peed, just like Einstein’s time, is
relative. But that has an additional
meaning in racing – particularly in
Formula 1, where the terminal, end-of-straight speed of a car is rarely more than
an irrelevance, the incidental side effect
of whatever aerodynamic setup has
been chosen as the optimum.
In 2005, the final year of F1’s 3-liter
V10 engine formula, Juan Pablo
Montoya’s McLaren-Mercedes MP4-20
was clocked at 231.523mph just before
braking for Monza’s first chicane. Current
2.4-liter V8 cars are reaching around
215mph at the same place. Monza is an
exception, though, a place where the
straights are so elongated that the
quickest way around is to run the cars
with very low downforce wings.
Elsewhere, it’s only on the rarest of
occasions that a current F1 car sees
beyond 200mph, and often it maxes
out a good 20mph short of that.
Sure, the end-of-straight speed will
sometimes be given consideration with
regard to how it helps with overtaking.
But even then, that simple number will
not necessarily be all that relevant.
Average speed over the lap trumps
straightline speed every time, and an
F1 car remains supreme in its average
speed over any road course. Getting the
optimum wing level and general aero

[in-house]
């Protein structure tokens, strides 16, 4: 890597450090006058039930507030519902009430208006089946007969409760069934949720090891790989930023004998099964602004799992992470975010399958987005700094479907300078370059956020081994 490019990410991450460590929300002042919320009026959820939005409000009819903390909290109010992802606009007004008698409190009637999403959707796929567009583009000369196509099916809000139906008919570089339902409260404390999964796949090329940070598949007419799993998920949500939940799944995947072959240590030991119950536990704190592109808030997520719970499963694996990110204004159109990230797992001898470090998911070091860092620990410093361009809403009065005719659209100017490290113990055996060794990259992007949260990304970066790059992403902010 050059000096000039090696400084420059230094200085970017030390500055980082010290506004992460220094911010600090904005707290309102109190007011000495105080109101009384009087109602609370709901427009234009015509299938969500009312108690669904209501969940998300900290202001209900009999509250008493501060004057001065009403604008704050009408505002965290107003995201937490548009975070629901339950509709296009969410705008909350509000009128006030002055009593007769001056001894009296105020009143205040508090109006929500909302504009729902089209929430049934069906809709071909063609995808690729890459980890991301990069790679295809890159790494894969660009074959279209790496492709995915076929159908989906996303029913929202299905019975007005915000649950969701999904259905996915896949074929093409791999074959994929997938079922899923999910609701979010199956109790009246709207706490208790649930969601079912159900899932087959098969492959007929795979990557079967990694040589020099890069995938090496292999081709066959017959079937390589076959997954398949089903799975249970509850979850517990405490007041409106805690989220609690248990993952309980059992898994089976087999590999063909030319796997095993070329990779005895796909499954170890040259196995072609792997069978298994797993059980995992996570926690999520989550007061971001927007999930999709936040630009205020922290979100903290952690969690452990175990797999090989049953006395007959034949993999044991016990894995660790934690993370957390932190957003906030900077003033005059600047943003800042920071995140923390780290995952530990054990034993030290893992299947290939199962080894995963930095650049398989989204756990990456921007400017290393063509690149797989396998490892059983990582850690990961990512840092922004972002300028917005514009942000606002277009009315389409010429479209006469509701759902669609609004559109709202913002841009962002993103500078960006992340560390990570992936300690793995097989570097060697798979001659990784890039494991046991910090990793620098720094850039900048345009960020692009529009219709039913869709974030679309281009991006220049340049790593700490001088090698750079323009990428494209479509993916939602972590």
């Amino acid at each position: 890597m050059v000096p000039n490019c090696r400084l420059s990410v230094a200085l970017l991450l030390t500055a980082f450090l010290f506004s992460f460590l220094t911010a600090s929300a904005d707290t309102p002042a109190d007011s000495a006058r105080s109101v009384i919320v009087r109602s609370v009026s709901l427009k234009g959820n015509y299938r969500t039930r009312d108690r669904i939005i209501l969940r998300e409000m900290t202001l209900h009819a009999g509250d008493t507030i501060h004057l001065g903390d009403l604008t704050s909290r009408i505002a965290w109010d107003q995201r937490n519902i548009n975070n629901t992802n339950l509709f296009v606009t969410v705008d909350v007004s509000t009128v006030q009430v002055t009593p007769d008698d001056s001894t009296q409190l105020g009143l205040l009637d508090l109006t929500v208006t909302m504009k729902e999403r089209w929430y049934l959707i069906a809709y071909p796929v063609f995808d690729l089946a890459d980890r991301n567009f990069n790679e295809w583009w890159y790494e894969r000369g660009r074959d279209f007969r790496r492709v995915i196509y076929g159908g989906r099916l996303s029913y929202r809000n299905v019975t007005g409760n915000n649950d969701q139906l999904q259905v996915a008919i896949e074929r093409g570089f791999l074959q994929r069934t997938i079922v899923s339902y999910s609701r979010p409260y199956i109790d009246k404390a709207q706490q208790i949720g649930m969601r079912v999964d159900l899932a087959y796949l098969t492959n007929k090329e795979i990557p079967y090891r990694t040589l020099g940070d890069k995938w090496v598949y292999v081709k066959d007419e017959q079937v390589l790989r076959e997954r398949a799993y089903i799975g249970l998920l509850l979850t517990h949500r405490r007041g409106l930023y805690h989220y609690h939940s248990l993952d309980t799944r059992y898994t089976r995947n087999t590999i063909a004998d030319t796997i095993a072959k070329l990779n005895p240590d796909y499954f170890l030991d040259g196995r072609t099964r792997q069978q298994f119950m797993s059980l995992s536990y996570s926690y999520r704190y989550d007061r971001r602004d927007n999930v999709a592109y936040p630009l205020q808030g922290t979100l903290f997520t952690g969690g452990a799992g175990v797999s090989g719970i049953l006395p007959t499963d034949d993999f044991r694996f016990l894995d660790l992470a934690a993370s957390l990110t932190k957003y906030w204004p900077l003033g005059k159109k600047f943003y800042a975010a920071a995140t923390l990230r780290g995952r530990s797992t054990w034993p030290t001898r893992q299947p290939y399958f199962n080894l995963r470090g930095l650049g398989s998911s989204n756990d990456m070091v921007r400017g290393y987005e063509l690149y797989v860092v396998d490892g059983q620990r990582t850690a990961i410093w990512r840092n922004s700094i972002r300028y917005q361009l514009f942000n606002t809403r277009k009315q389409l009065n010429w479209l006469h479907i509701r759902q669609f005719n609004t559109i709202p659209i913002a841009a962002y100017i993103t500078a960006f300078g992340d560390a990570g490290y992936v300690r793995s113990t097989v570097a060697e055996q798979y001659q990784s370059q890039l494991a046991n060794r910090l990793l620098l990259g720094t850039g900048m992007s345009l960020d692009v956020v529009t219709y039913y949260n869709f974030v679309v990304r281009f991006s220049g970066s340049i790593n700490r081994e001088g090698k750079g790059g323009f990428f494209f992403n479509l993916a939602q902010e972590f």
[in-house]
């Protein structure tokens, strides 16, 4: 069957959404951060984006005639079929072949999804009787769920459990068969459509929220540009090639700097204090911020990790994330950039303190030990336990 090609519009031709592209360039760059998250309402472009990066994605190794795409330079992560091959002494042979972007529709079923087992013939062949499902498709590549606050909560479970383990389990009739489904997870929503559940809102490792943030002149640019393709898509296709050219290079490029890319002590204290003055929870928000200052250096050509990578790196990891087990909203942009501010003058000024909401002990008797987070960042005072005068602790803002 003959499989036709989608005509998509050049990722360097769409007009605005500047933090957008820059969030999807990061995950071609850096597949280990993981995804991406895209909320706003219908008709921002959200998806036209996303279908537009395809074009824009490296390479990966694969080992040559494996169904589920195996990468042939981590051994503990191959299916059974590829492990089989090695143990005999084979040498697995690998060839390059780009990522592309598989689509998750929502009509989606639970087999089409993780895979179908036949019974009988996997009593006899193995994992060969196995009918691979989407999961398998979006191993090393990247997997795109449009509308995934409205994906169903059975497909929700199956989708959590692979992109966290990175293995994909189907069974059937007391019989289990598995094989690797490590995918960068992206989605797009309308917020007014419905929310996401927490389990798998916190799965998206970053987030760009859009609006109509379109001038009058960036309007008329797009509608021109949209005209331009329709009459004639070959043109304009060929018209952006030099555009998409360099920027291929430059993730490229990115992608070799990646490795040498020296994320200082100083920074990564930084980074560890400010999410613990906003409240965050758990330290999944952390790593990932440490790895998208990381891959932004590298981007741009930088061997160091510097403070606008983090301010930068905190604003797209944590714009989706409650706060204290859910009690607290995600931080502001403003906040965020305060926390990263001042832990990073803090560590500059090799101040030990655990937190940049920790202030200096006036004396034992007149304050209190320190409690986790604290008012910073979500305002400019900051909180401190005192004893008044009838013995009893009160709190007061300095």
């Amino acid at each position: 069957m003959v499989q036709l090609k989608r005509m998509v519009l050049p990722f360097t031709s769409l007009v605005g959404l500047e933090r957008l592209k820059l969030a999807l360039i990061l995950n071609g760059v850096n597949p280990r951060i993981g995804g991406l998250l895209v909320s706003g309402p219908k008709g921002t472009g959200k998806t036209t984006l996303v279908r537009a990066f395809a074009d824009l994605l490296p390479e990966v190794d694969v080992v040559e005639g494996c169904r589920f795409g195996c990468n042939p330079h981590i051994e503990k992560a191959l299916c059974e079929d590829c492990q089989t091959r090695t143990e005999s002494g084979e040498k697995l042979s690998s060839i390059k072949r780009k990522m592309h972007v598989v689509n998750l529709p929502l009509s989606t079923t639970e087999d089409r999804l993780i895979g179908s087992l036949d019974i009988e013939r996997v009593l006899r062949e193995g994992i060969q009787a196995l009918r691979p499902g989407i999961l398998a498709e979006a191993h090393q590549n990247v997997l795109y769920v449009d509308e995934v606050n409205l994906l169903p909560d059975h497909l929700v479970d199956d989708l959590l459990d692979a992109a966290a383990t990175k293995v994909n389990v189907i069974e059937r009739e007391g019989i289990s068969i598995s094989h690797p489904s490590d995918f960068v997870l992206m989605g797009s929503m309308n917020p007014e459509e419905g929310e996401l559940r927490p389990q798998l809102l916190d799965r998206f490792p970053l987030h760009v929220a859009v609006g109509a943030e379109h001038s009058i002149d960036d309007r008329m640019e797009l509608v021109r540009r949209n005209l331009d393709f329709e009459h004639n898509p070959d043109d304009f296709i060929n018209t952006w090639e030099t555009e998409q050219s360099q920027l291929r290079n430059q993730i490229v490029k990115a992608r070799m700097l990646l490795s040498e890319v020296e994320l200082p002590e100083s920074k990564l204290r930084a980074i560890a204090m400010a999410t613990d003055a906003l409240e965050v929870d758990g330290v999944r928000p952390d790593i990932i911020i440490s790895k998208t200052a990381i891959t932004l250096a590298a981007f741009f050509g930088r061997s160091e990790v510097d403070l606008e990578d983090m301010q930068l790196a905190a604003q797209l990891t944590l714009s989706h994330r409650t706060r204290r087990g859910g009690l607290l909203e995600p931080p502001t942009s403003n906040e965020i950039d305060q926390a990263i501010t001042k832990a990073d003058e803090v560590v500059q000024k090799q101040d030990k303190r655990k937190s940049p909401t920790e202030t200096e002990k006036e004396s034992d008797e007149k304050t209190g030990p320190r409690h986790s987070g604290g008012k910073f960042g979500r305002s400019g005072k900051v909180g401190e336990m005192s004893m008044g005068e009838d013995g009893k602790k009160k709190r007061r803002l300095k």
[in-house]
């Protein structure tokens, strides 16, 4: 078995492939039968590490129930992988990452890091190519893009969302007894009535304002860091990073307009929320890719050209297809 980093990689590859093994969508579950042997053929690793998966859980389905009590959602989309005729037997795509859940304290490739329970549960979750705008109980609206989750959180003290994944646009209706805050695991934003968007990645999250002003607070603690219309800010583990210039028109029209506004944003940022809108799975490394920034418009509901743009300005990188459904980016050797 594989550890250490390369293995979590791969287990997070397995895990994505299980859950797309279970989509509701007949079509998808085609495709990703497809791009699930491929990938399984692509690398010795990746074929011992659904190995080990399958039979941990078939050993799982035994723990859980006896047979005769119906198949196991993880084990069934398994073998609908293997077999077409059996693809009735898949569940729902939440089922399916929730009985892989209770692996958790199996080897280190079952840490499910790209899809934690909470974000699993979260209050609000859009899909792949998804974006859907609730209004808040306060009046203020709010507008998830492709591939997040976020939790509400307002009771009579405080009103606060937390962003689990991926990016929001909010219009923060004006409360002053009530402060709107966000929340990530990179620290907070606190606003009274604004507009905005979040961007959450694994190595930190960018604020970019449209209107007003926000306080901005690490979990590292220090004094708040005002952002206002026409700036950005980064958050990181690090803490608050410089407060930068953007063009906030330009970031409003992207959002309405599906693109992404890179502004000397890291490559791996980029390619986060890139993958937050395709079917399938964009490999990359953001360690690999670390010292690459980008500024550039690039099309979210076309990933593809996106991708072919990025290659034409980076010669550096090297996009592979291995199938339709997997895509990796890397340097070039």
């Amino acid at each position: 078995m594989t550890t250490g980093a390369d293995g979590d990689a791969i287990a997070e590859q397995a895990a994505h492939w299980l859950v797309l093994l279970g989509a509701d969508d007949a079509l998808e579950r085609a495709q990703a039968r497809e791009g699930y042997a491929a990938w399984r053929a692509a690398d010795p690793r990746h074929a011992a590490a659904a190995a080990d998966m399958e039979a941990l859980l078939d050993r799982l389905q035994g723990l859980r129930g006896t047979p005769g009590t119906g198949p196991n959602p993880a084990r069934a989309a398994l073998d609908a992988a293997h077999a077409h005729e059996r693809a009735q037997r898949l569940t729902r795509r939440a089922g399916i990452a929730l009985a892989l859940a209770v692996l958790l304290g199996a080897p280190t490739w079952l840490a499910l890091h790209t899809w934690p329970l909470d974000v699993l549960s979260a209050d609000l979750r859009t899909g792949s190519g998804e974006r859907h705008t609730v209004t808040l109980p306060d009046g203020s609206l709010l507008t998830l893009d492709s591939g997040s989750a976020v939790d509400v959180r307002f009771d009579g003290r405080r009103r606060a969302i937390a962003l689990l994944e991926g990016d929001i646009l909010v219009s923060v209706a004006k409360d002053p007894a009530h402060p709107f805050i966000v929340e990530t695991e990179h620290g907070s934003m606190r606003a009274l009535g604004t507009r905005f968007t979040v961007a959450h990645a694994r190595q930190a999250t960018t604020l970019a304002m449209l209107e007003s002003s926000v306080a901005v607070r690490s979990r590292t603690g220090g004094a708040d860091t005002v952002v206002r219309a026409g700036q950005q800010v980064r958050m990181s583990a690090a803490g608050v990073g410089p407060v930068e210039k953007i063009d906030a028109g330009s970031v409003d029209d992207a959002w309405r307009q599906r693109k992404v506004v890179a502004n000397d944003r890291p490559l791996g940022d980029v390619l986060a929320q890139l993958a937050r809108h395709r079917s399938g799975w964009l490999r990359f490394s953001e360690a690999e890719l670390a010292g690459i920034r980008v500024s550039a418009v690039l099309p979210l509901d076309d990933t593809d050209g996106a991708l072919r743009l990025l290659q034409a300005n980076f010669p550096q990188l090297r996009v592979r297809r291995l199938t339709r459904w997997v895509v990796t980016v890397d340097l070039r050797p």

balance front/rear is what will largely
determine what that average speed is.
Obviously, the optimum will vary according
“Only rarely does a current
F1 car see beyond 200mph,
and often it maxes out a
good 20mph short of that”
to a track’s layout, but even on the same
track it will vary between cars. Not only
that, but it will often vary according to
where a team expects to qualify.
For the last few seasons, it’s been fairly
typical to see Red Bull Racing on pole
position with the fastest average speed
over the lap, yet trailing at or near the
bottom of the speed trap readings, which
are usually taken at a track’s fastest point.
Partly, this is because they’ve been able
to generate more downforce than the
other cars. More downforce invariably
means more drag – and that drag does,